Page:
When reviewing options to get health insurance, you will likely come across HMO and PPO plans. While both are types of managed care health plans, there are important differences between HMOs and PPOs in terms of how they control costs, manage your care, and impact your choice of healthcare providers.

Understanding the key distinctions can help you decide if an HMO or PPO better matches your needs, preferences, and budget when choosing group health insurance from an employer or individual coverage from the health insurance marketplace. This overview covers the basics of HMOs vs. PPOs and how they compare.

HMO Health Insurance Plans

HMO stands for “Health Maintenance Organization”. HMOs emphasize preventive care and managing any illnesses early on before they become more serious and expensive to treat. Here are some typical features of HMO health plans:

  • Tend to have lower monthly premiums and out-of-pocket costs
  • Provide care through a limited network of doctors, hospitals and facilities
  • Require you to have a primary care physician (PCP) to coordinate care
  • Need referrals from your PCP before seeing specialists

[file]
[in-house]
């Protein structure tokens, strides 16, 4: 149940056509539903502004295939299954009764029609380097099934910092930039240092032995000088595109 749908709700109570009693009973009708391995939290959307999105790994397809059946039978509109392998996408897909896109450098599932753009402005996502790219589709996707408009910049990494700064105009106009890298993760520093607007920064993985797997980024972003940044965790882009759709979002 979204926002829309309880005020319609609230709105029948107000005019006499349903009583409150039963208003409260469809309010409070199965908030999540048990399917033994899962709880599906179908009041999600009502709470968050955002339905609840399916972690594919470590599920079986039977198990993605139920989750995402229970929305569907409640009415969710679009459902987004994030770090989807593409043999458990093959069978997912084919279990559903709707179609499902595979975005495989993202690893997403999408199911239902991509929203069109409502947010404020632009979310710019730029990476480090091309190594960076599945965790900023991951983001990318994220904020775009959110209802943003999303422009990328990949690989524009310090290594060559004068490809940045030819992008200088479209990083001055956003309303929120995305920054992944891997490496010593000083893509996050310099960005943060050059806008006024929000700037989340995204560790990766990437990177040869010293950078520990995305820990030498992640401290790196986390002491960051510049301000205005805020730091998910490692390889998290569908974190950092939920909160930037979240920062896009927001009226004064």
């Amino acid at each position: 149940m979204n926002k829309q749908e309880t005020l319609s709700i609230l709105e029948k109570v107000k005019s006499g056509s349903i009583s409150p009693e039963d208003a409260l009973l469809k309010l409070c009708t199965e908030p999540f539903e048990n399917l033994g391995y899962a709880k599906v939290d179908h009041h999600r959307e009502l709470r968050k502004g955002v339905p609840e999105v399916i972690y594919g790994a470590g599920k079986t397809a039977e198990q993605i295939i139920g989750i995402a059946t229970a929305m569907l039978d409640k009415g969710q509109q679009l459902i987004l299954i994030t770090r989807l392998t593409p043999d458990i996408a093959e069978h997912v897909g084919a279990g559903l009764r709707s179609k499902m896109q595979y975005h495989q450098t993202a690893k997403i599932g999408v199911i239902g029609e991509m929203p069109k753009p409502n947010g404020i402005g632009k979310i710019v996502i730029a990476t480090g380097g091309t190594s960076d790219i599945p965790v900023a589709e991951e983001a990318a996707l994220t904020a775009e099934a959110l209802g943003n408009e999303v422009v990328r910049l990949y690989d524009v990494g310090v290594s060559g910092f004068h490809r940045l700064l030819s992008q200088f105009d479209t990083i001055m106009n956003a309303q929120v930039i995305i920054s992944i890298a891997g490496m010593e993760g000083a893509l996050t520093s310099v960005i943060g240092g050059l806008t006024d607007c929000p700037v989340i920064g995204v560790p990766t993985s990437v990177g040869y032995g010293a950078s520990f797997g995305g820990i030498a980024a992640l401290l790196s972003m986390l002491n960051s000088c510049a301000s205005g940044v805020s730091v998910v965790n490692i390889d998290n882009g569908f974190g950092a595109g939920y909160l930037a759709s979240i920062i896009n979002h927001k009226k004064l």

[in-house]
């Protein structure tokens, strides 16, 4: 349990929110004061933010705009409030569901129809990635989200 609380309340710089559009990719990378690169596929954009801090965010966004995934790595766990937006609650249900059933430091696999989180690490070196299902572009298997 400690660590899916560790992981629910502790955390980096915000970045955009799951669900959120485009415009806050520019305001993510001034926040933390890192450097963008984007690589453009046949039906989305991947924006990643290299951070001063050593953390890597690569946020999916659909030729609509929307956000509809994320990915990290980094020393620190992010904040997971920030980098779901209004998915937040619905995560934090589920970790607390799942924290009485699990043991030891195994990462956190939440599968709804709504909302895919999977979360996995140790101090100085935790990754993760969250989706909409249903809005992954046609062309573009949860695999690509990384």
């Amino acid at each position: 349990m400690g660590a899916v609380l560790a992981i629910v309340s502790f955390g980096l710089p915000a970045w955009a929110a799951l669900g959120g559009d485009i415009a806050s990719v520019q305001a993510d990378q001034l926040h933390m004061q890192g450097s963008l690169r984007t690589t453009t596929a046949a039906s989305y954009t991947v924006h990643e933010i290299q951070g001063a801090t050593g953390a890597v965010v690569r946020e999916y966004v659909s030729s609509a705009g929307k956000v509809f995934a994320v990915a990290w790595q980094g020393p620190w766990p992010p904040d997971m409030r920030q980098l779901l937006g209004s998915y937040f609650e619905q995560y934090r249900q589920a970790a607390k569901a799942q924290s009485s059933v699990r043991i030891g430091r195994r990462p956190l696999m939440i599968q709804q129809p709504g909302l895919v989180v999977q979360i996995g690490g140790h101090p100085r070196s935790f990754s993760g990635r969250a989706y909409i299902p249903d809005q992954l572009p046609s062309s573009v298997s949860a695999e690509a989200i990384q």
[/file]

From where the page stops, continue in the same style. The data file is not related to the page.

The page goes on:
• Pre-authorization is required before getting many services
  • Out-of-network care is typically not covered except emergencies
  • You must live or work within the HMO’s service area to have coverage

By restricting networks and managing utilization, HMOs are able to reduce costs and pass along those savings in lower premiums. But this comes at the expense of choice and flexibility for members.

PPO Health Insurance Plans

PPO stands for “Preferred Provider Organization”. PPOs offer a broader network of healthcare providers and facilities while still incentivizing members to use in-network providers when possible. Below are some common PPO features:

  • Tend to have higher monthly premiums and out-of-pocket costs
  • Give access to a larger network of doctors, specialists and hospitals
  • Allow you to self-refer to in-network specialists without needing approval
  • Out-of-network care is covered but you pay more
  • Pre-authorization is not required for services